African nations push UN to hold US accountable for racism, police brutality
The United Nations Human Rights Council opened a special, unscheduled debate on Wednesday to discuss the issue of racism and police brutality in the United States in the wake of the murder of black American George Floyd.
The call by African countries for the debate comes as Americans continue to protest the latest killing of a black man by police.
Before the debate, the UN rights body heard a number of speakers, notably Philonise Floyd, George’s brother. In a passionate video statement to the council, he recounted the final minutes of his brother’s life on 25 May.
“My family had to watch the last moments of his life, when he was tortured, including the eight minutes and 46 seconds one officer kept his knee on my brother’s neck-- my brother begged the officer for his life, crying out for our mamma, who was already dead, and saying over and over again ‘I can’t breathe',” said Floyd, audibly sighing as he spoke of his late brother.
Floyd spoke of those who came out on the streets of Minneapolis, where his brother was killed, and other parts of the US, who were teargassed, run over, beaten, and blinded by police cracking down on demonstrations.
In their comments before the debate, both African Union vice chairman Thomas Kwesi Quartey, a Ghanaian, and UN Deputy Secretary General Amina Mohammed spoke of the direct connection of racism to the transatlantic slave trade.
Mohammed, originally from Nigeria, said she has grown “thick skinned… even numb”, speaking on a personal capacity of the racism she has experienced.
“How can we possibly continue to turn the other way? Enough is enough,” said Mohammed.
UN fails to fight racism
Her words were echoed in the video statement presented by E. Tendayi Achiume, special rapporteur on contemporary forms of racism, who called out the whole UN system on its lack of changes regarding racism.
“The truth is, there’s been a steady erosion within the UN of commitment to the anti-racism human rights framework, including the historic commitments to combatting structural forms of racial discrimination and intolerance that were made at the world conference against racism in Durban in 2001,” said the Zambian.
African nations in the council have called for a international commission of inquiry that would report back in a year about US police brutality and systematic racism in the US and elsewhere, a call that those against the plan have cited as only to be used for more serious human rights violations.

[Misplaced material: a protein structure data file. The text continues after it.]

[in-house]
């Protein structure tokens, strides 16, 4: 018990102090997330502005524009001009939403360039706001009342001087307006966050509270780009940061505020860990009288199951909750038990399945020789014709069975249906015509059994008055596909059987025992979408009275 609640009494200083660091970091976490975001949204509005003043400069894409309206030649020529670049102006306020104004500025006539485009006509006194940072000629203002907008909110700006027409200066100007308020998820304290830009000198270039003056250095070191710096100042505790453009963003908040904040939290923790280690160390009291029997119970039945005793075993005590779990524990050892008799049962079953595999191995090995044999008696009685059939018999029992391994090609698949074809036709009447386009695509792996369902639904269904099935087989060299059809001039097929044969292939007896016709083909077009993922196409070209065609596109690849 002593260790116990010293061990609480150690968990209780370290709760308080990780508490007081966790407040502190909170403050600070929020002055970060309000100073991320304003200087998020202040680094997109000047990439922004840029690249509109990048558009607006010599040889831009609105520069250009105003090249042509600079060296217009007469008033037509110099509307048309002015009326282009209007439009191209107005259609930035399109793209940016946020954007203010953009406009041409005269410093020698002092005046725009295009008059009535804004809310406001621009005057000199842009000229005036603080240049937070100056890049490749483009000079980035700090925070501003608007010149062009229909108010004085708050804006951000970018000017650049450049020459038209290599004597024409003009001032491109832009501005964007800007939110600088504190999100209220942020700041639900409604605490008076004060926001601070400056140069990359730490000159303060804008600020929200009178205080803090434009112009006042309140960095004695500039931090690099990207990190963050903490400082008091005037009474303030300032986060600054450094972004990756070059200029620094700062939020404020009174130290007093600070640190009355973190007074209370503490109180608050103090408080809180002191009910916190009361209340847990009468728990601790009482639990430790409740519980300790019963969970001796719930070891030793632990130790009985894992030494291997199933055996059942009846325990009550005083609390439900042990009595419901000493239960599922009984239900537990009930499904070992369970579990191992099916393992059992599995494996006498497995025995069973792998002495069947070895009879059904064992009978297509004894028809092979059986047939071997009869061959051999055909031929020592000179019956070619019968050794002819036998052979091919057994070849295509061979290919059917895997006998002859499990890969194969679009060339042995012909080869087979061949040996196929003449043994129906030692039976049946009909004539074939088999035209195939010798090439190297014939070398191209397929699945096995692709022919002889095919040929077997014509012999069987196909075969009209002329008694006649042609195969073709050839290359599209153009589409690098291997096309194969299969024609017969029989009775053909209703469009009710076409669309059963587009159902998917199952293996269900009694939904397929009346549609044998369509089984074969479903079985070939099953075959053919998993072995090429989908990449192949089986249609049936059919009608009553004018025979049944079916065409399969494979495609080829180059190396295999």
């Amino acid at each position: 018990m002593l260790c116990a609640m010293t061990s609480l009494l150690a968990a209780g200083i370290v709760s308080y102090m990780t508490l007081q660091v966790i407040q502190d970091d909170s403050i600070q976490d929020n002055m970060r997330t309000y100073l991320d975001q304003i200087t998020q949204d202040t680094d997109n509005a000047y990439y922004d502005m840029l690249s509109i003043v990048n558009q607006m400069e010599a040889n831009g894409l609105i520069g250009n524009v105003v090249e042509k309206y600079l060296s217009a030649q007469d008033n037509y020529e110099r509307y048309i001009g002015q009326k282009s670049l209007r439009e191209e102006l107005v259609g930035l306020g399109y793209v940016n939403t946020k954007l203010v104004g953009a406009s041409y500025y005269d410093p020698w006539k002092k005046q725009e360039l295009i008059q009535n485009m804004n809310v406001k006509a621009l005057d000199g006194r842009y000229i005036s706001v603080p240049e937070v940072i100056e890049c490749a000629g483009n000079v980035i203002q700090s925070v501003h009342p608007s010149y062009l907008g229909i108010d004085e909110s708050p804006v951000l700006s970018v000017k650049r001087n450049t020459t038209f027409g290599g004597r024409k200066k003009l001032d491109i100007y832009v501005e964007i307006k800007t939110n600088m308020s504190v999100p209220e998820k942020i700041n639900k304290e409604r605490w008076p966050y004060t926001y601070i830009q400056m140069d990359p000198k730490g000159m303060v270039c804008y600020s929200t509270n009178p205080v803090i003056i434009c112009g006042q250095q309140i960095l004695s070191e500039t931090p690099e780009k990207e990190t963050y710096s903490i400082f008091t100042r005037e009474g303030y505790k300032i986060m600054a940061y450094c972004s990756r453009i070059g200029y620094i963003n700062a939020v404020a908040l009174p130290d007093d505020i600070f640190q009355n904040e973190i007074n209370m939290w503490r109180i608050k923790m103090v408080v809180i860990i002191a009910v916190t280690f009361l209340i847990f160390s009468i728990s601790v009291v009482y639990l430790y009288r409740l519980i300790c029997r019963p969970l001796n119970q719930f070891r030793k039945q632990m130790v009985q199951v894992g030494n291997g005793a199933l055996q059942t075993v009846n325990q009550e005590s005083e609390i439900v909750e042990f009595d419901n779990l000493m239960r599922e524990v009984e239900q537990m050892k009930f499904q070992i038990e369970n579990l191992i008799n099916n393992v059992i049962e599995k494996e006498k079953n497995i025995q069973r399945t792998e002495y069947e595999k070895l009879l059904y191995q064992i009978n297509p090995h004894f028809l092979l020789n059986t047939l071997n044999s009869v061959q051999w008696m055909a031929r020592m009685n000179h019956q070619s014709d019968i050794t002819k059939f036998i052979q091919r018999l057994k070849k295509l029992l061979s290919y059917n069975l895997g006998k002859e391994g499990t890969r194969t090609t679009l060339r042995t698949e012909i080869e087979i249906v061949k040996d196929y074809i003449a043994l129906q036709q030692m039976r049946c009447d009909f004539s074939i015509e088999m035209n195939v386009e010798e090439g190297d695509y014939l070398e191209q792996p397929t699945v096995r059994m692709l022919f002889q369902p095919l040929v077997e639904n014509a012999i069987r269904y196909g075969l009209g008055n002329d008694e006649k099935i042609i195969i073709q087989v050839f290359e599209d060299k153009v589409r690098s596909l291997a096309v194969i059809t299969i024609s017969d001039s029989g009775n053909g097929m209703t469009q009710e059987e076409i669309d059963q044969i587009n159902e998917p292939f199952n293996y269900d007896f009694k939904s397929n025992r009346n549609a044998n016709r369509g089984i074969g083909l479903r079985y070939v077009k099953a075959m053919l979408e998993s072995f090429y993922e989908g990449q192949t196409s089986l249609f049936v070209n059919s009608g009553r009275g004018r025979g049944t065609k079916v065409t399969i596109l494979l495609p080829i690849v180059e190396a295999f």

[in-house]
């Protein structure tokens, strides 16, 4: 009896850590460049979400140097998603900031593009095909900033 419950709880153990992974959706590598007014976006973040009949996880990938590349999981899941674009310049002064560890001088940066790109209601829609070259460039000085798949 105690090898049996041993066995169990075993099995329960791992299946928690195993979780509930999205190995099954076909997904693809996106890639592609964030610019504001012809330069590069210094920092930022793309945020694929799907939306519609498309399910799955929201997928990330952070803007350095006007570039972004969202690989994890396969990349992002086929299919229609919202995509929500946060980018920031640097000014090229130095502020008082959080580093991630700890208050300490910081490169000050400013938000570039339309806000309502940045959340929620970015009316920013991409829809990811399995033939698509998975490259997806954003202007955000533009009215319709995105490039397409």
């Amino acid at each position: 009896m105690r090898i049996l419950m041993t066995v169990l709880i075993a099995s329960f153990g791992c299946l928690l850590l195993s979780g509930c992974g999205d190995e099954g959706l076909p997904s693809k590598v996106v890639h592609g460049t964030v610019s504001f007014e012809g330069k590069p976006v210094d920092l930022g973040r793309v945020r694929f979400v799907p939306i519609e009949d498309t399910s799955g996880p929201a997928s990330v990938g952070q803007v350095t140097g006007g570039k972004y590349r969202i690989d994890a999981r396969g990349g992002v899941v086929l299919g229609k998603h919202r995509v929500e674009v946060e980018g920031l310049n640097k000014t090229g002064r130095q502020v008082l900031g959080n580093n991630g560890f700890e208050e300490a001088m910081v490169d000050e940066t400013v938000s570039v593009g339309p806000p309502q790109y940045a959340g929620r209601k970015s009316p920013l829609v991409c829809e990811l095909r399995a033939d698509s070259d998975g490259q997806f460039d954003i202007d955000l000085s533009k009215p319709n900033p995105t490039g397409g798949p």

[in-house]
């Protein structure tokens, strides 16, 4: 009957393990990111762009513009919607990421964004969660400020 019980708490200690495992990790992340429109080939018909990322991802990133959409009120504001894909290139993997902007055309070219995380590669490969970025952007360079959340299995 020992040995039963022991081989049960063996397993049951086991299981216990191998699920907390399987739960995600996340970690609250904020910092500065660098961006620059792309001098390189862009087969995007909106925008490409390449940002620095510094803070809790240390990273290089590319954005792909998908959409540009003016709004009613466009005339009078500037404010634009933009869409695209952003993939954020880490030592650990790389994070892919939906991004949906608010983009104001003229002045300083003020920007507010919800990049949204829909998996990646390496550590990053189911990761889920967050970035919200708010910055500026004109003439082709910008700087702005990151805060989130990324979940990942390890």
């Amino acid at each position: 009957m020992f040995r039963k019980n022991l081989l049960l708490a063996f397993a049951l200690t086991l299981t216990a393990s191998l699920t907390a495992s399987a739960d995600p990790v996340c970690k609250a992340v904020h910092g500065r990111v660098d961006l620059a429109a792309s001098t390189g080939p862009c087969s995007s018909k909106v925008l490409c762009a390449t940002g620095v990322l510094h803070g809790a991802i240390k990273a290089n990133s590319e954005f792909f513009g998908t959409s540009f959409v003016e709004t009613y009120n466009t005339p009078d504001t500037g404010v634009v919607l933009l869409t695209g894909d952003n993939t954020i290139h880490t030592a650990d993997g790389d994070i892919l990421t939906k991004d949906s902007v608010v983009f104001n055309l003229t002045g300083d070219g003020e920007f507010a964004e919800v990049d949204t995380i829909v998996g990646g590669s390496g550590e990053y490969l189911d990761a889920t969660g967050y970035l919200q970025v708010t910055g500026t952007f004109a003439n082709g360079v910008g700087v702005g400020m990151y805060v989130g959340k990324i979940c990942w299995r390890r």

“If the national and global uprisings we are now witnessing are not sufficient evidence of the gravity of the issues before you, it’s difficult to imagine what it would take to convince you that the situation we are facing is very serious,” said Achiume.
“It’s difficult to imagine what might convince you to demonstrate the equal worth of people of African descent,” she added.
Hours before the debate was about to start, Andrew Bremberg, US ambassador to the UN in Geneva, said that the US is not above scrutiny, but all the other countries where racism is a problem need to be noted as well.
“As the world’s leading advocate for human rights we call upon all governments to demonstrate the same level of transparency and accountability that the U.S. and our democratic partners practice,” Bremberg said.
The US quit the council two years ago, saying that members were picking on its ally, Israel.
Botswana submitted the draft resolution, and its ambassador to Switzerland, Athaliah Lesiba Molokomme, spoke during the debate, focusing on the uprising of people on the streets of the US and elsewhere, protesting against racism and brutality.
“The protests forced all of us to look in the mirror and introspect on the state of the world also on the horrors of slavery, colonialism, apartheid, among others,” she said.
“What remains unique at this time is the solidarity portrayed by people of all races, different backgrounds, people from every corner of the world,” she added.
International commission of inquiry?
Council members are currently debating the possibility of the international commission of inquiry.
Philonise Floyd ended his comments on the state of racism in the US, saying that the slaying of his brother, George, was not unique.
“You watched my brother die—that could have been me. I am my brother’s keeper. You are the UN, and you are your brother’s and sister’s keepers in America,” he said.
“I am asking you to help him. I am asking you to help me. I am asking you to help us, black people in America,” he added.
Daily newsletterReceive essential international news every morningSubscribe